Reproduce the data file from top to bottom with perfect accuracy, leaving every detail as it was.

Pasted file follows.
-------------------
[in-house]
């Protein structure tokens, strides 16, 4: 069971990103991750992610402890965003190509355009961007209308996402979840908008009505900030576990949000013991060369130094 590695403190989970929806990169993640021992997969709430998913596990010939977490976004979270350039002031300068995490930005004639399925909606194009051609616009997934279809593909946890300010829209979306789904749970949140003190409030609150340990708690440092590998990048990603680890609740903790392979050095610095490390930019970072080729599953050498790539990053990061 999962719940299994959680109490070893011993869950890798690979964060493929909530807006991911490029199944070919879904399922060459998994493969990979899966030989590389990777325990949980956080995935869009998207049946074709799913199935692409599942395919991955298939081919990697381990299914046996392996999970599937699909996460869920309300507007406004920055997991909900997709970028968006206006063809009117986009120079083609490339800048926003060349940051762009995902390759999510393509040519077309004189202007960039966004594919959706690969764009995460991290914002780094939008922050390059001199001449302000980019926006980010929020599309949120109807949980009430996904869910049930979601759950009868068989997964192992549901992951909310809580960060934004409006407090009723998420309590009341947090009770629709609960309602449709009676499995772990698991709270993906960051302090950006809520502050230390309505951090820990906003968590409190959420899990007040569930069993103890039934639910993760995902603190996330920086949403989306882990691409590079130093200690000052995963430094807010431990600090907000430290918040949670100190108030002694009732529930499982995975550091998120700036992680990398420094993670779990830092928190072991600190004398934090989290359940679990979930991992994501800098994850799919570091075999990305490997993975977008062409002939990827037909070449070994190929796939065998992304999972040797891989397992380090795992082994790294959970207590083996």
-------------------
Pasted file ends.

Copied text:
[in-house]
């Protein structure tokens, strides 16, 4: 069971990103991750992610402890965003190509355009961007209308996402979840908008009505900030576990949000013991060369130094 590695403190989970929806990169993640021992997969709430998913596990010939977490976004979270350039002031300068995490930005004639399925909606194009051609616009997934279809593909946890300010829209979306789904749970949140003190409030609150340990708690440092590998990048990603680890609740903790392979050095610095490390930019970072080729599953050498790539990053990061 999962719940299994959680109490070893011993869950890798690979964060493929909530807006991911490029199944070919879904399922060459998994493969990979899966030989590389990777325990949980956080995935869009998207049946074709799913199935692409599942395919991955298939081919990697381990299914046996392996999970599937699909996460869920309300507007406004920055997991909900997709970028968006206006063809009117986009120079083609490339800048926003060349940051762009995902390759999510393509040519077309004189202007960039966004594919959706690969764009995460991290914002780094939008922050390059001199001449302000980019926006980010929020599309949120109807949980009430996904869910049930979601759950009868068989997964192992549901992951909310809580960060934004409006407090009723998420309590009341947090009770629709609960309602449709009676499995772990698991709270993906960051302090950006809520502050230390309505951090820990906003968590409190959420899990007040569930069993103890039934639910993760995902603190996330920086949403989306882990691409590079130093200690000052995963430094807010431990600090907000430290918040949670100190108030002694009732529930499982995975550091998120700036992680990398420094993670779990830092928190072991600190004398934090989290359940679990979930991992994501800098994850799919570091075999990305490997993975977008062409002939990827037909070449070994190929796939065998992304999972040797891989397992380090795992082994790294959970207590083996």